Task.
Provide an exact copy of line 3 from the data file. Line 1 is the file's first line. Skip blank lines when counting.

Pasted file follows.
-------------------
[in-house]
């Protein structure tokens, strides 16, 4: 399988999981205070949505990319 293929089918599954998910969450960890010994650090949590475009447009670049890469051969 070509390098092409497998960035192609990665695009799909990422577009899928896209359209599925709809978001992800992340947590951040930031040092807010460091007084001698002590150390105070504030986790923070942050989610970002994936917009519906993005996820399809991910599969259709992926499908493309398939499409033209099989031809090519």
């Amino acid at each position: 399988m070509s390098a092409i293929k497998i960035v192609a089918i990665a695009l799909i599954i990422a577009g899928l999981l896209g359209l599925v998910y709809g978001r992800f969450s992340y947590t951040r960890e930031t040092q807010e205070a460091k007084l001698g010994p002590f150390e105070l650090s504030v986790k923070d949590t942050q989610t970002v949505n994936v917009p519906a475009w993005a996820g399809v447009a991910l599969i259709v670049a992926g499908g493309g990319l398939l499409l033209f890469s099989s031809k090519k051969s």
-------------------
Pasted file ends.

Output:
């Amino acid at each position: 399988m070509s390098a092409i293929k497998i960035v192609a089918i990665a695009l799909i599954i990422a577009g899928l999981l896209g359209l599925v998910y709809g978001r992800f969450s992340y947590t951040r960890e930031t040092q807010e205070a460091k007084l001698g010994p002590f150390e105070l650090s504030v986790k923070d949590t942050q989610t970002v949505n994936v917009p519906a475009w993005a996820g399809v447009a991910l599969i259709v670049a992926g499908g493309g990319l398939l499409l033209f890469s099989s031809k090519k051969s």